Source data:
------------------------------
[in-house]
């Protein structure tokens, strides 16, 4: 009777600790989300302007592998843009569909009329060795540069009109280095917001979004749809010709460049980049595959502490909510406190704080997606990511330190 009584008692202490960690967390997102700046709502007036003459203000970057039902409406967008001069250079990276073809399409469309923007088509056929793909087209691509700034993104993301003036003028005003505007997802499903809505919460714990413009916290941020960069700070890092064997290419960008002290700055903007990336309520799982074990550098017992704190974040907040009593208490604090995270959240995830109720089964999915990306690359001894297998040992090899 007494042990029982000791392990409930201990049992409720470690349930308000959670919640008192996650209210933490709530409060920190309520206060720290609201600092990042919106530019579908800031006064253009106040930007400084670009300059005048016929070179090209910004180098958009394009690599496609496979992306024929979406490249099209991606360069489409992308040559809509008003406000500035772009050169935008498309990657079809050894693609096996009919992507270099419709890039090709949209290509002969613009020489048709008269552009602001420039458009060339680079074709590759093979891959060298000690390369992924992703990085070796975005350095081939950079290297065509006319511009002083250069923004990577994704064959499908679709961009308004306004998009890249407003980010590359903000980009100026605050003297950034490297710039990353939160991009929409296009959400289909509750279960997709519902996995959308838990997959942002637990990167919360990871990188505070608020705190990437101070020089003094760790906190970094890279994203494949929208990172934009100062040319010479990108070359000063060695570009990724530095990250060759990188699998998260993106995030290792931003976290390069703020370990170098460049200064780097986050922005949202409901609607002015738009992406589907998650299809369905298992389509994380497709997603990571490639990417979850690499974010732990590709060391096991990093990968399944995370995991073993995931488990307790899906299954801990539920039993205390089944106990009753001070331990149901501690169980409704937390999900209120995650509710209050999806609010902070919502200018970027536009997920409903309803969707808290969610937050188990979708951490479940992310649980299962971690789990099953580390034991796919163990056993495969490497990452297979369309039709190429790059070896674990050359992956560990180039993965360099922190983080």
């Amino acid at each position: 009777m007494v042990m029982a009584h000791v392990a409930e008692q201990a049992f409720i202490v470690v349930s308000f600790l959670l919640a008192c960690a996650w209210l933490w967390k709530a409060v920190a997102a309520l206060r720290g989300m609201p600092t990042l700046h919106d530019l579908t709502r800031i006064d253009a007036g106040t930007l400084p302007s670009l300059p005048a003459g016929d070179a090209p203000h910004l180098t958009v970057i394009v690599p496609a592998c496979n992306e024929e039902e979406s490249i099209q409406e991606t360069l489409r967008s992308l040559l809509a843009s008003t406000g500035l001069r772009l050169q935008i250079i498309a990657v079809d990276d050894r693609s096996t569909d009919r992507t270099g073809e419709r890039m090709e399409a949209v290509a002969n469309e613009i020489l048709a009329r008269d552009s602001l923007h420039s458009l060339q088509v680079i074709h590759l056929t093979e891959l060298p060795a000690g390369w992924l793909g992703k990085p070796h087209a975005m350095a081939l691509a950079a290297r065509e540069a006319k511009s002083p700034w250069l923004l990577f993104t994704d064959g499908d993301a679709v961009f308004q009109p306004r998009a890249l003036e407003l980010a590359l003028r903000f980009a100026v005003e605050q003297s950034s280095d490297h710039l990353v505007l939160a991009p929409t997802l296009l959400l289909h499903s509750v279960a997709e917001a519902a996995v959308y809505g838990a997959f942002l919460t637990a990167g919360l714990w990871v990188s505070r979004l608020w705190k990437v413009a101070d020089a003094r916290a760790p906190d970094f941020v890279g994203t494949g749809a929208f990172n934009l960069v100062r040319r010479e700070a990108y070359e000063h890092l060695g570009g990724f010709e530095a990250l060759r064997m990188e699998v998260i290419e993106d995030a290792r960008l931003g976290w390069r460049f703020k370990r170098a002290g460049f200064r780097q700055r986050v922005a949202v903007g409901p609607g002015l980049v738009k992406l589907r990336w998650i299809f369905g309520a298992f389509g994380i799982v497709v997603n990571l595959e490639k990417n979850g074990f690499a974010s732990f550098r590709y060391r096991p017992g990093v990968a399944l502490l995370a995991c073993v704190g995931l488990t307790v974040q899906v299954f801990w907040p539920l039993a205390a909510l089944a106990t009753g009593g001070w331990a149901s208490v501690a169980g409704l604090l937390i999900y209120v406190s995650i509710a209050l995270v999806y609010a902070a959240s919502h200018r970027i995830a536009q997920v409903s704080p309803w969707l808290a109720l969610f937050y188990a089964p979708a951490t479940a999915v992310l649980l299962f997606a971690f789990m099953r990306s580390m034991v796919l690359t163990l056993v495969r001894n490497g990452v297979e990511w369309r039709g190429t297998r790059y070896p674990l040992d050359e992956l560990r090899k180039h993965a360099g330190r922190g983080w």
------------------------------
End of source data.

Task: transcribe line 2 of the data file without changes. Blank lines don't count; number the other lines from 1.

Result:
């Protein structure tokens, strides 16, 4: 009777600790989300302007592998843009569909009329060795540069009109280095917001979004749809010709460049980049595959502490909510406190704080997606990511330190 009584008692202490960690967390997102700046709502007036003459203000970057039902409406967008001069250079990276073809399409469309923007088509056929793909087209691509700034993104993301003036003028005003505007997802499903809505919460714990413009916290941020960069700070890092064997290419960008002290700055903007990336309520799982074990550098017992704190974040907040009593208490604090995270959240995830109720089964999915990306690359001894297998040992090899 007494042990029982000791392990409930201990049992409720470690349930308000959670919640008192996650209210933490709530409060920190309520206060720290609201600092990042919106530019579908800031006064253009106040930007400084670009300059005048016929070179090209910004180098958009394009690599496609496979992306024929979406490249099209991606360069489409992308040559809509008003406000500035772009050169935008498309990657079809050894693609096996009919992507270099419709890039090709949209290509002969613009020489048709008269552009602001420039458009060339680079074709590759093979891959060298000690390369992924992703990085070796975005350095081939950079290297065509006319511009002083250069923004990577994704064959499908679709961009308004306004998009890249407003980010590359903000980009100026605050003297950034490297710039990353939160991009929409296009959400289909509750279960997709519902996995959308838990997959942002637990990167919360990871990188505070608020705190990437101070020089003094760790906190970094890279994203494949929208990172934009100062040319010479990108070359000063060695570009990724530095990250060759990188699998998260993106995030290792931003976290390069703020370990170098460049200064780097986050922005949202409901609607002015738009992406589907998650299809369905298992389509994380497709997603990571490639990417979850690499974010732990590709060391096991990093990968399944995370995991073993995931488990307790899906299954801990539920039993205390089944106990009753001070331990149901501690169980409704937390999900209120995650509710209050999806609010902070919502200018970027536009997920409903309803969707808290969610937050188990979708951490479940992310649980299962971690789990099953580390034991796919163990056993495969490497990452297979369309039709190429790059070896674990050359992956560990180039993965360099922190983080």